Stock Market Today: Dow Bounces Back as Earnings Beats Roll On

Everything from the blue-chip Dow to the small-cap Russell 2000 both benefited from a broad recovery day as Q1 earnings continued to impress.

Technical analyst pointing at stock chart going up
(Image credit: Getty Images)

Wednesday maintained the same light-news, heavy-earnings pace of the past couple of days, but with a much better result that saw the major indexes close in the black.

Netflix (NFLX) was the primary focus of today's earnings slate. Its stock tanked by 7.4% after it reported disappointing subscriber growth in Q1 and predicted much of the same for Q2.

However, Michael Reinking, NYSE senior market strategist (and, get this, celebrant of National Big Word Day today), points out that "earnings remain the cynosure of investors, and, while there has been a disproportionable amount of coverage of the Netflix subs disappointment, earnings have been quite strong over the past few days."

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Indeed, Verizon (VZ (opens in new tab), -0.4%), Halliburton (HAL (opens in new tab), -3.6%) and Edwards Lifesciences (EW (opens in new tab), +6.3%) were among a few dozen companies to announce Street-beating earnings over the past 24 hours alone.

Investor reactions to each of those reports varied widely, but the direction of the broader markets was unanimously up: The Dow Jones Industrial Average gained 0.9% to 34,137, the S&P 500 finished 0.9% higher to 4,173, the Nasdaq Composite closed up 1.2% to 13,950 and the small-cap Russell 2000 jumped 2.4% to 2,239.

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"After the defensive posturing we’ve seen in the market over the last week, some of that is reversing today," Reinking adds.

Other action in the stock market today:

  • Cruise line stocks were sharply higher on Wednesday, including gains from Carnival (CCL (opens in new tab), +X%) and Royal Caribbean (RCL (opens in new tab), +X%). But leading the way was Norwegian Cruise Line Holdings (NCLH (opens in new tab), +X%) after Goldman Sachs analyst Stephen Grambling upgraded it to Buy. "The bottom-line is NCLH is poised to see fundamentals inflect once sailings resume," he writes, "with pent-up leisure demand driving a recovery in net yields beyond pre-pandemic levels at the same time that net cruise costs ex-fuel will be slower to bounce back."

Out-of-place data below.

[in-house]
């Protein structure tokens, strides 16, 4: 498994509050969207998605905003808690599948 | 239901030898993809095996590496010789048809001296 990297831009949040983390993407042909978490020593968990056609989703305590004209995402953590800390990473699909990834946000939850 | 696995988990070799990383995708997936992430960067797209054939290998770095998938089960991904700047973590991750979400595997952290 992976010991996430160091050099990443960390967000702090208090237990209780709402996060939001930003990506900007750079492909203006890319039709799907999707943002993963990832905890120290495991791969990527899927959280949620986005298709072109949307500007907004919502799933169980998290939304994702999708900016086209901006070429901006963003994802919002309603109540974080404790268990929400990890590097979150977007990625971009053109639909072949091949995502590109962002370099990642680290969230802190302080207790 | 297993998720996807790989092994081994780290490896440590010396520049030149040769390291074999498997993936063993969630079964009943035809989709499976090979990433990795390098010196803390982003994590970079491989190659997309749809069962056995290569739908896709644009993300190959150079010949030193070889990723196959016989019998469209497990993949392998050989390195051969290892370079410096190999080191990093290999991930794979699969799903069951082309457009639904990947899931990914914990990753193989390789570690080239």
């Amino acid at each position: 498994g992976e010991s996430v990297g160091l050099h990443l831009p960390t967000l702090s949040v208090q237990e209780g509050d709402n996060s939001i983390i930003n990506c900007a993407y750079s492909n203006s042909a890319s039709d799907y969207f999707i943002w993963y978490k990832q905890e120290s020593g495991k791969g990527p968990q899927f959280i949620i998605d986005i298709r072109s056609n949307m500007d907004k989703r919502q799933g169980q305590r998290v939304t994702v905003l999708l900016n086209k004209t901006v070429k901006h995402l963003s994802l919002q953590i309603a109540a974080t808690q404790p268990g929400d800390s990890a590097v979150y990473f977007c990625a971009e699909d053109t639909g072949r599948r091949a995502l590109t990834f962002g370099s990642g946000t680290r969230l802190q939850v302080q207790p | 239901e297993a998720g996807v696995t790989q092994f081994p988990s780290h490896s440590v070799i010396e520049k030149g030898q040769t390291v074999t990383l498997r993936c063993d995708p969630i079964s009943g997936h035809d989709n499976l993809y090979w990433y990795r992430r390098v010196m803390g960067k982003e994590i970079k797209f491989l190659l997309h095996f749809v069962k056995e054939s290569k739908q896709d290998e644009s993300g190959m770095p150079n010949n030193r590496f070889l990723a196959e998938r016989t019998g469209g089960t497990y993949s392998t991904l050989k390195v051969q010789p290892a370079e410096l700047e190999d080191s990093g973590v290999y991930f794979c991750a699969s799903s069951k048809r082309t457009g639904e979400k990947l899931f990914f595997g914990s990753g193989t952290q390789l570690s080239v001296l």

• U.S. crude oil futures slumped 2.1% to $61.35 per barrel.
  • Gold futures improved by 0.8% to $1,793.10 per ounce.
  • The CBOE Volatility Index (VIX) retreated by 8.1% to 17.16.
  • Bitcoin prices declined 1.8% to $55.615. (Bitcoin trades 24 hours a day; prices reported here are as of 4 p.m. each trading day.)

stock chart for 042121

(Image credit: YCharts)

ESG Investments for Earth Day

Tomorrow marks the nation's 51st celebration of Earth Day, and never before has the concept behind it been so important to investors.

Environmental stewardship has become a crucial value to a swelling number of investors – it goes beyond buying shares of companies directly in the business of doing better by the environment, but ensuring that firms of all types are contributing where they can.

That's just part of a wider trend favoring investments based on ESG (environmental, social and corporate governance) factors. And it's more than merely a feel-good strategy; many good ESG practices go hand in hand with stronger operations.

If you want to harness these factors but don't feel like doing heavy research across hundreds of stocks, funds that select their holdings based on these criteria are abundant – we've recently explored a number of ESG ETFs that fit the bill, and this wider list of values-based funds includes picks for ETF and mutual fund investors alike.

That said, some people are most comfortable with individual companies they've come to learn and understand, like the ubiquitous blue chips of the Dow 30 – and you'll be glad to know that several of them are solid ESG citizens. According to index and analytics specialist MSCI, 10 Dow stocks are considered leaders in environmental, social and governance practices, and most of them also pass muster with Wall Street's top analysts. Check them out.

Kyle Woodley was long NCLH as of this writing.

Kyle Woodley is the Editor-in-Chief of Young and The Invested (opens in new tab), a site dedicated to improving the personal finances and financial literacy of parents and children. He also writes the weekly The Weekend Tea (opens in new tab) newsletter, which covers both news and analysis about spending, saving, investing, the economy and more.


Kyle was previously the Senior Investing Editor for Kiplinger.com, and the Managing Editor for InvestorPlace.com before that. His work has appeared in several outlets, including Yahoo! Finance, MSN Money, Barchart, The Globe & Mail and the Nasdaq. He also has appeared as a guest on Fox Business Network and Money Radio, among other shows and podcasts, and he has been quoted in several outlets, including MarketWatch, Vice and Univision. He is a proud graduate of The Ohio State University, where he earned a BA in journalism. 


You can check out his thoughts on the markets (and more) at @KyleWoodley (opens in new tab).